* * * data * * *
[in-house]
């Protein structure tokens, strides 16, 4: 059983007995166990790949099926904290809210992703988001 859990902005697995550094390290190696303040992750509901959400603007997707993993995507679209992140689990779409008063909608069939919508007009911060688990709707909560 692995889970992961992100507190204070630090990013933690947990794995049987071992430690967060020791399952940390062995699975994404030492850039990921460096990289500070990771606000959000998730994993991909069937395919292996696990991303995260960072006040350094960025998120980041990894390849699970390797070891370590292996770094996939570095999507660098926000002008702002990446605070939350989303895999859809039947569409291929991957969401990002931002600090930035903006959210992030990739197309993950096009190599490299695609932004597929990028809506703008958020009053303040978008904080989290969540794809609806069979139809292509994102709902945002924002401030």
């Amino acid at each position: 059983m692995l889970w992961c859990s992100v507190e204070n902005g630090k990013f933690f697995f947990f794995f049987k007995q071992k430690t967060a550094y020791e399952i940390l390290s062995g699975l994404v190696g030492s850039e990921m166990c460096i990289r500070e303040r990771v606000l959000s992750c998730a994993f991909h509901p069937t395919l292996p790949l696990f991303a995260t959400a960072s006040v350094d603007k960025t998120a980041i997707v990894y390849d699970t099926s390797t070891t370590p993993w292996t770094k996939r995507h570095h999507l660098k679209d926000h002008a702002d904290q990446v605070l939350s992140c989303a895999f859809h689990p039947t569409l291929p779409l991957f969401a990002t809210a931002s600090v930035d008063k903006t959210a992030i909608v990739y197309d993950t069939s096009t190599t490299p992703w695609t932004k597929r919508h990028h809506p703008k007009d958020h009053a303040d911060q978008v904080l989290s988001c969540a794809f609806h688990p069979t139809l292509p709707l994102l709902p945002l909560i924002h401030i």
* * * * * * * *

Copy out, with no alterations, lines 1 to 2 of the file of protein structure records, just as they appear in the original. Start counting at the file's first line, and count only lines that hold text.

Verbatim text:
[in-house]
């Protein structure tokens, strides 16, 4: 059983007995166990790949099926904290809210992703988001 859990902005697995550094390290190696303040992750509901959400603007997707993993995507679209992140689990779409008063909608069939919508007009911060688990709707909560 692995889970992961992100507190204070630090990013933690947990794995049987071992430690967060020791399952940390062995699975994404030492850039990921460096990289500070990771606000959000998730994993991909069937395919292996696990991303995260960072006040350094960025998120980041990894390849699970390797070891370590292996770094996939570095999507660098926000002008702002990446605070939350989303895999859809039947569409291929991957969401990002931002600090930035903006959210992030990739197309993950096009190599490299695609932004597929990028809506703008958020009053303040978008904080989290969540794809609806069979139809292509994102709902945002924002401030």